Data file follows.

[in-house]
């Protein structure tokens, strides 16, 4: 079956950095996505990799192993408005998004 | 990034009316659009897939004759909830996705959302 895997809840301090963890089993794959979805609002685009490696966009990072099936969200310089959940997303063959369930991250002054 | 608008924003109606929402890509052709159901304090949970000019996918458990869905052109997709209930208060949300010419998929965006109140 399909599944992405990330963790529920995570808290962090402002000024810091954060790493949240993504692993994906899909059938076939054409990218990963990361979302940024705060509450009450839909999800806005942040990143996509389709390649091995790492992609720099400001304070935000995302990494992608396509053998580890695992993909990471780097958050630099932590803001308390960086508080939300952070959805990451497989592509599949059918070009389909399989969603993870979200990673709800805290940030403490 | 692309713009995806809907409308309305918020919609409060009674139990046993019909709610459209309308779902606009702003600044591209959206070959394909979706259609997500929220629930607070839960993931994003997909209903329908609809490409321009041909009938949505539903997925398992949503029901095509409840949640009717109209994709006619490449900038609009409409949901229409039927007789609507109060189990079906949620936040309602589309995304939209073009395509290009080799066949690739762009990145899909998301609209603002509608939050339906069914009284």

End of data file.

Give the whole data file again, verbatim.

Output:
[in-house]
């Protein structure tokens, strides 16, 4: 079956950095996505990799192993408005998004 | 990034009316659009897939004759909830996705959302 895997809840301090963890089993794959979805609002685009490696966009990072099936969200310089959940997303063959369930991250002054 | 608008924003109606929402890509052709159901304090949970000019996918458990869905052109997709209930208060949300010419998929965006109140 399909599944992405990330963790529920995570808290962090402002000024810091954060790493949240993504692993994906899909059938076939054409990218990963990361979302940024705060509450009450839909999800806005942040990143996509389709390649091995790492992609720099400001304070935000995302990494992608396509053998580890695992993909990471780097958050630099932590803001308390960086508080939300952070959805990451497989592509599949059918070009389909399989969603993870979200990673709800805290940030403490 | 692309713009995806809907409308309305918020919609409060009674139990046993019909709610459209309308779902606009702003600044591209959206070959394909979706259609997500929220629930607070839960993931994003997909209903329908609809490409321009041909009938949505539903997925398992949503029901095509409840949640009717109209994709006619490449900038609009409409949901229409039927007789609507109060189990079906949620936040309602589309995304939209073009395509290009080799066949690739762009990145899909998301609209603002509608939050339906069914009284």